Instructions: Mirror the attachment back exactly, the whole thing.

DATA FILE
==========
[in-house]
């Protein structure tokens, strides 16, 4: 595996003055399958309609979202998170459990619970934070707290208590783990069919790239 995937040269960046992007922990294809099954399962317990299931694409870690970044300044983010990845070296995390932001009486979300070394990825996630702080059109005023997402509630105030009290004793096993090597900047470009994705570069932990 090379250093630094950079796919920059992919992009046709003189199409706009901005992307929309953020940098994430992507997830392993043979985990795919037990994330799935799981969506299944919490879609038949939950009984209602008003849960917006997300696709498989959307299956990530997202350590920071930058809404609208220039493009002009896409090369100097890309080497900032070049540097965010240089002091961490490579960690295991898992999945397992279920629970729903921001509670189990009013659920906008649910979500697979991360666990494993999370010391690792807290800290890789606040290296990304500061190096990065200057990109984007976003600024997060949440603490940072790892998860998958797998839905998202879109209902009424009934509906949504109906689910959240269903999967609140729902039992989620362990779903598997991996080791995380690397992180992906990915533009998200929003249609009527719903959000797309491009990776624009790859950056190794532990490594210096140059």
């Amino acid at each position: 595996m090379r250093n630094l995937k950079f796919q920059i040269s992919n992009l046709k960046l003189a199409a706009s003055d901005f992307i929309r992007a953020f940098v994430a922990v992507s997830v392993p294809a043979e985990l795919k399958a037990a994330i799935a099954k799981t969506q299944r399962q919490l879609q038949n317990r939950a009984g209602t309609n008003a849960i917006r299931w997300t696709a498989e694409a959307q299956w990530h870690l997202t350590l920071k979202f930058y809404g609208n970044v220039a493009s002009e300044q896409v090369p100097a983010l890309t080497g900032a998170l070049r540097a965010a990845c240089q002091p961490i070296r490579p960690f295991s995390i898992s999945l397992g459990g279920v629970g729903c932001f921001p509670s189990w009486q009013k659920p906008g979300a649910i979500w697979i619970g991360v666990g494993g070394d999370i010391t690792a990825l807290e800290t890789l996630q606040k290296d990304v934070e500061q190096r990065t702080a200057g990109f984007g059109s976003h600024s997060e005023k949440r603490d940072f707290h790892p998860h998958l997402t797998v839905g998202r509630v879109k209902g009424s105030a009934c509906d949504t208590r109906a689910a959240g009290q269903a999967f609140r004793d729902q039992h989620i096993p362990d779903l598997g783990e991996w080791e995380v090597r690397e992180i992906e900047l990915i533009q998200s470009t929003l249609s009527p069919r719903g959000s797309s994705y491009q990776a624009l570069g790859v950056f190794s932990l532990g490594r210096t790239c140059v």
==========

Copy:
[in-house]
């Protein structure tokens, strides 16, 4: 595996003055399958309609979202998170459990619970934070707290208590783990069919790239 995937040269960046992007922990294809099954399962317990299931694409870690970044300044983010990845070296995390932001009486979300070394990825996630702080059109005023997402509630105030009290004793096993090597900047470009994705570069932990 090379250093630094950079796919920059992919992009046709003189199409706009901005992307929309953020940098994430992507997830392993043979985990795919037990994330799935799981969506299944919490879609038949939950009984209602008003849960917006997300696709498989959307299956990530997202350590920071930058809404609208220039493009002009896409090369100097890309080497900032070049540097965010240089002091961490490579960690295991898992999945397992279920629970729903921001509670189990009013659920906008649910979500697979991360666990494993999370010391690792807290800290890789606040290296990304500061190096990065200057990109984007976003600024997060949440603490940072790892998860998958797998839905998202879109209902009424009934509906949504109906689910959240269903999967609140729902039992989620362990779903598997991996080791995380690397992180992906990915533009998200929003249609009527719903959000797309491009990776624009790859950056190794532990490594210096140059």
């Amino acid at each position: 595996m090379r250093n630094l995937k950079f796919q920059i040269s992919n992009l046709k960046l003189a199409a706009s003055d901005f992307i929309r992007a953020f940098v994430a922990v992507s997830v392993p294809a043979e985990l795919k399958a037990a994330i799935a099954k799981t969506q299944r399962q919490l879609q038949n317990r939950a009984g209602t309609n008003a849960i917006r299931w997300t696709a498989e694409a959307q299956w990530h870690l997202t350590l920071k979202f930058y809404g609208n970044v220039a493009s002009e300044q896409v090369p100097a983010l890309t080497g900032a998170l070049r540097a965010a990845c240089q002091p961490i070296r490579p960690f295991s995390i898992s999945l397992g459990g279920v629970g729903c932001f921001p509670s189990w009486q009013k659920p906008g979300a649910i979500w697979i619970g991360v666990g494993g070394d999370i010391t690792a990825l807290e800290t890789l996630q606040k290296d990304v934070e500061q190096r990065t702080a200057g990109f984007g059109s976003h600024s997060e005023k949440r603490d940072f707290h790892p998860h998958l997402t797998v839905g998202r509630v879109k209902g009424s105030a009934c509906d949504t208590r109906a689910a959240g009290q269903a999967f609140r004793d729902q039992h989620i096993p362990d779903l598997g783990e991996w080791e995380v090597r690397e992180i992906e900047l990915i533009q998200s470009t929003l249609s009527p069919r719903g959000s797309s994705y491009q990776a624009l570069g790859v950056f190794s932990l532990g490594r210096t790239c140059v």